Yesterday started our cold and rainy, as I said yesterday. The guys slept late, and I mulled over what to do and, I admit, I was feeling a little sorry for myself.
We had to check out from Caddo Lane State Park at 11:00, which meant waking the guys up and encouraging them to hurry. (Ha!) But no worries. The housekeepers at the park told us to take our time. One of them was even the lady I met last year (which I mentioned in a post last March). She realized who I was and jumped up to give me a hug, as if we were old friends. It was hospitality in action again. She showed great interest in what the guys and I were doing and, in a strong motherly way, told us to be careful.
We shoved off a little after 11:00. We warmed up quickly to the weather. The hills, on the other hand, were a different story. So did the wind. The day turned out to be fairly uneventful, except for the hills and the wind. One or two times I heard requests for me to end their life now. (They were steep hills and the wind was in our faces much of the time.)
Despite the agony of the climbs and the frustration of the wind in our faces, we made it to our destination, we were able to complete another day's ride. And this is good. We needed it.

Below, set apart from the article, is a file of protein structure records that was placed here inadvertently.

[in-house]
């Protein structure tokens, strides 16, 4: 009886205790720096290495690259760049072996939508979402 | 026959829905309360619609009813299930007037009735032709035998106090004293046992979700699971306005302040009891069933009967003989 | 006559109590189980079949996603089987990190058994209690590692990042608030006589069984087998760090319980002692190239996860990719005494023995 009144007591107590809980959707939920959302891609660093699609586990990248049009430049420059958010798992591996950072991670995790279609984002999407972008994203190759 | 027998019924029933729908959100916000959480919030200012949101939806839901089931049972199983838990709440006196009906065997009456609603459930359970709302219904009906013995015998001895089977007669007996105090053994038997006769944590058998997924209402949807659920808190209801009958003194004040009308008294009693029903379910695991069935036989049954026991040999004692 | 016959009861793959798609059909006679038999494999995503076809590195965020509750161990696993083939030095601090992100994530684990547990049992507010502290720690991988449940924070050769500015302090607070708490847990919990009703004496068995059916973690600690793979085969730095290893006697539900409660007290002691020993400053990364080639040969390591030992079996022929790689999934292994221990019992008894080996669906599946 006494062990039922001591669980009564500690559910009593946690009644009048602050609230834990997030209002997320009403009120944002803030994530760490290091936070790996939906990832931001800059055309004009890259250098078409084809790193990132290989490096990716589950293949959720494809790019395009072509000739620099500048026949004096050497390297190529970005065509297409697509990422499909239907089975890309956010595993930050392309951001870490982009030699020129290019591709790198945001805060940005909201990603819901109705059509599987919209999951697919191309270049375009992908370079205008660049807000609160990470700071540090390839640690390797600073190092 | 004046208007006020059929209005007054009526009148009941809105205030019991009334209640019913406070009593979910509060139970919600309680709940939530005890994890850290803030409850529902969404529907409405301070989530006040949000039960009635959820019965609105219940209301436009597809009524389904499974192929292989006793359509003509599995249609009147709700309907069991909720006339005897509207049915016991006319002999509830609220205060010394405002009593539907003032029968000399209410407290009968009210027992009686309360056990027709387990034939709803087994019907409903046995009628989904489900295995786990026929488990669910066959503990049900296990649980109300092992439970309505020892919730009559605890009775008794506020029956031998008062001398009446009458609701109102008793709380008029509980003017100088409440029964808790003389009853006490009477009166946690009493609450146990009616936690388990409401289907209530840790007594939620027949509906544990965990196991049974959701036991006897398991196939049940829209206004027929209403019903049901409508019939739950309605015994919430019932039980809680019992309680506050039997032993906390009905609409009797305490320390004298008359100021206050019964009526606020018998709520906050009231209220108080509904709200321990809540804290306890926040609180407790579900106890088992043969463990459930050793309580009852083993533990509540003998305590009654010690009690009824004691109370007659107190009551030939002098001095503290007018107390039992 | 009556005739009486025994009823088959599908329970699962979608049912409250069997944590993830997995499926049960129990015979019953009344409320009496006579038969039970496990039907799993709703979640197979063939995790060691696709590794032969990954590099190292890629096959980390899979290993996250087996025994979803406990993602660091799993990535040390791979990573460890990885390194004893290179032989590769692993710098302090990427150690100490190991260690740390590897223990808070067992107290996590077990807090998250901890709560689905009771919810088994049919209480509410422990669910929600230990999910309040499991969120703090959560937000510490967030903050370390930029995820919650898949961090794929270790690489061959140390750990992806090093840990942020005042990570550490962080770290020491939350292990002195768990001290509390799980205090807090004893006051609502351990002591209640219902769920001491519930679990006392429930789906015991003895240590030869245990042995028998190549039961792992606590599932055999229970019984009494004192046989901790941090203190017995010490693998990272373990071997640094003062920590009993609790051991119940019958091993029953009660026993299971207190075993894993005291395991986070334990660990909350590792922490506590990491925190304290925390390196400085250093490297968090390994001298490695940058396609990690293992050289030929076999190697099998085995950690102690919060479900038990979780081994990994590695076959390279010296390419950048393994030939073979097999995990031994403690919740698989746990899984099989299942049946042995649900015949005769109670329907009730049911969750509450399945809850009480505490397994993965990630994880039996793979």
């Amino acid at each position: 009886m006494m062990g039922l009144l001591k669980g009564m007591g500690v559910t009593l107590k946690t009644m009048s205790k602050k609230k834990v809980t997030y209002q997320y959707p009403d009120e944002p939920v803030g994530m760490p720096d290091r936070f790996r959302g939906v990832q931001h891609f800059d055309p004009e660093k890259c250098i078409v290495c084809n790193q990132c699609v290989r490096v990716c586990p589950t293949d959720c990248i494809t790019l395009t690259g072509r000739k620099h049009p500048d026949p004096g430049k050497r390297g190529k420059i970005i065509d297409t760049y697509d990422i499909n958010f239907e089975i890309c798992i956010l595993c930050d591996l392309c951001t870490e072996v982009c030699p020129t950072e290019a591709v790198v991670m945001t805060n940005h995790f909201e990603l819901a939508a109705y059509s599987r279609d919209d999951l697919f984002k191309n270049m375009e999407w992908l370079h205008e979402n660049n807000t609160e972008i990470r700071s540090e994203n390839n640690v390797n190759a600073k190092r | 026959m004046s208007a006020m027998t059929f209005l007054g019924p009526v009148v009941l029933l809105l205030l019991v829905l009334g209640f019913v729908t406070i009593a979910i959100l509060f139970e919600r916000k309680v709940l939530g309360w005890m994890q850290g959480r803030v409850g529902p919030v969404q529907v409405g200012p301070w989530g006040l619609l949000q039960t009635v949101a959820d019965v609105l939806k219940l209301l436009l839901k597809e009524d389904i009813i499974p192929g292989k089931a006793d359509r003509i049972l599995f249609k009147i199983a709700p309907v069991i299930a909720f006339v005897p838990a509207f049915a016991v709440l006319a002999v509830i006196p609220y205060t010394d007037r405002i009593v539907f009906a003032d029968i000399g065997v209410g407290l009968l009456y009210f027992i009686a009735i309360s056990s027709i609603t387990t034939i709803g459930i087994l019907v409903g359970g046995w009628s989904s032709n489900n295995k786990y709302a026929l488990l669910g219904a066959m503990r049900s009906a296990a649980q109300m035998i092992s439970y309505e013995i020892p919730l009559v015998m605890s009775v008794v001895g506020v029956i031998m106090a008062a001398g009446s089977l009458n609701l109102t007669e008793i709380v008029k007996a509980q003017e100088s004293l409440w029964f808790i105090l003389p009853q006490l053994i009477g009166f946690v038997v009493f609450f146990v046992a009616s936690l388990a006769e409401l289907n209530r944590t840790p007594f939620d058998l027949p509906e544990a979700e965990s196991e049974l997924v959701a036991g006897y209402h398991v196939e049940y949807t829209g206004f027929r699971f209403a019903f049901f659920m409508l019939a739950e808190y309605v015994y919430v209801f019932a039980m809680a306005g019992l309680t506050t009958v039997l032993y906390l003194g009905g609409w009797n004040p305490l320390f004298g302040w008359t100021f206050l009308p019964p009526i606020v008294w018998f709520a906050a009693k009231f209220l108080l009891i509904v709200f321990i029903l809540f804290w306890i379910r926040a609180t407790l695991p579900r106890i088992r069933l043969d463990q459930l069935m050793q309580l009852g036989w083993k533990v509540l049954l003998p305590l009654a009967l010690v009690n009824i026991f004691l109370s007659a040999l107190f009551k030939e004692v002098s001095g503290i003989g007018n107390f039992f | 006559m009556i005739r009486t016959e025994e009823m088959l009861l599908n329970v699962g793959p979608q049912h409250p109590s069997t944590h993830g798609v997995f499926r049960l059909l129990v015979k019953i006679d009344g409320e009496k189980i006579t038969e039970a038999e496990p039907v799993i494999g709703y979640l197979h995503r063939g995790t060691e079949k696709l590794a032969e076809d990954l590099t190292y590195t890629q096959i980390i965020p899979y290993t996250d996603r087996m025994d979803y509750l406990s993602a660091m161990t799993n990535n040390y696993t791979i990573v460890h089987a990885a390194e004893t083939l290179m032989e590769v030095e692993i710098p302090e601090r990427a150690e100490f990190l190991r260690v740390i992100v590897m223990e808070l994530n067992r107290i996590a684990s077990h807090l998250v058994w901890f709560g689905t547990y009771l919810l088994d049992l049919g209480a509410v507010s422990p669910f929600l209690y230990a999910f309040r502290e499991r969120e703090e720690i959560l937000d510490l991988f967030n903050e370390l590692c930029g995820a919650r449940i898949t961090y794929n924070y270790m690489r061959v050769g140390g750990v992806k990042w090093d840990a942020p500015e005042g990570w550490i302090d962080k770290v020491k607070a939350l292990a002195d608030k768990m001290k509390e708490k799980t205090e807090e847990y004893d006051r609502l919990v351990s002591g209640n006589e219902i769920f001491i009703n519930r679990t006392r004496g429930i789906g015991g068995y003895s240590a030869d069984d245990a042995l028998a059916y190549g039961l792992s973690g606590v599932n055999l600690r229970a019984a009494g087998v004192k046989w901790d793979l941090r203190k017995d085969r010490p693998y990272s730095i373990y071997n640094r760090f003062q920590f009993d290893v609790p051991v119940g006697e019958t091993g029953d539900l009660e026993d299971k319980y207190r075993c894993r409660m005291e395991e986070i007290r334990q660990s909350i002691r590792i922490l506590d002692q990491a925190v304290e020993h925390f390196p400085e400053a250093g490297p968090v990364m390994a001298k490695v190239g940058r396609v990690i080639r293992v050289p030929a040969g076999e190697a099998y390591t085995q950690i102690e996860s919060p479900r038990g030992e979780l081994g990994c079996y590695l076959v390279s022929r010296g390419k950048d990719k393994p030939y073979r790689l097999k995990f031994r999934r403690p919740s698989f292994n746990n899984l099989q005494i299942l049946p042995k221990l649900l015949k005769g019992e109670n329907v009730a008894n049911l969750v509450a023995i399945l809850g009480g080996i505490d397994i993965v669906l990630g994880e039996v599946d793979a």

Our stay at Martin Creek State Park has been good as well. The guys built a fire, ate sandwiches, and played more pranks. I worked in bikes, spent some time with my dad, and tried to lead a discussion last night about ambitions and how they play a part in our stories. We found that each of us on the trip do have ambitions, though putting them into words proved difficult. So we'll settle with our immediate ambitions: having a good day's ride today.
After fifty or so more miles, our journey will be over, as will our time together as a group. The guys don't want it to end. They've had a great time. I'm glad for that. Our set-back have left them nonplussed. I admit that I'm ready to finish, but I it's mainly because I'd the responsibilities and goals I need to get back to. If I didn't have "miles to go before I sleep," as Frost observes in his poem "Stopping by Woods on a Snowy Evening," I'd want to keep riding too. I'd want to keep getting to know these guys and working with them on the somewhat difficult task of thinking about what kind of stories we're going to tell, going to live.
Ah. But there still IS today. So we will ride. We will face whatever challenges the road and the weather offer us. We will smile in the struggle and thank God that we've had it. We will thank him for the story we've lived this week.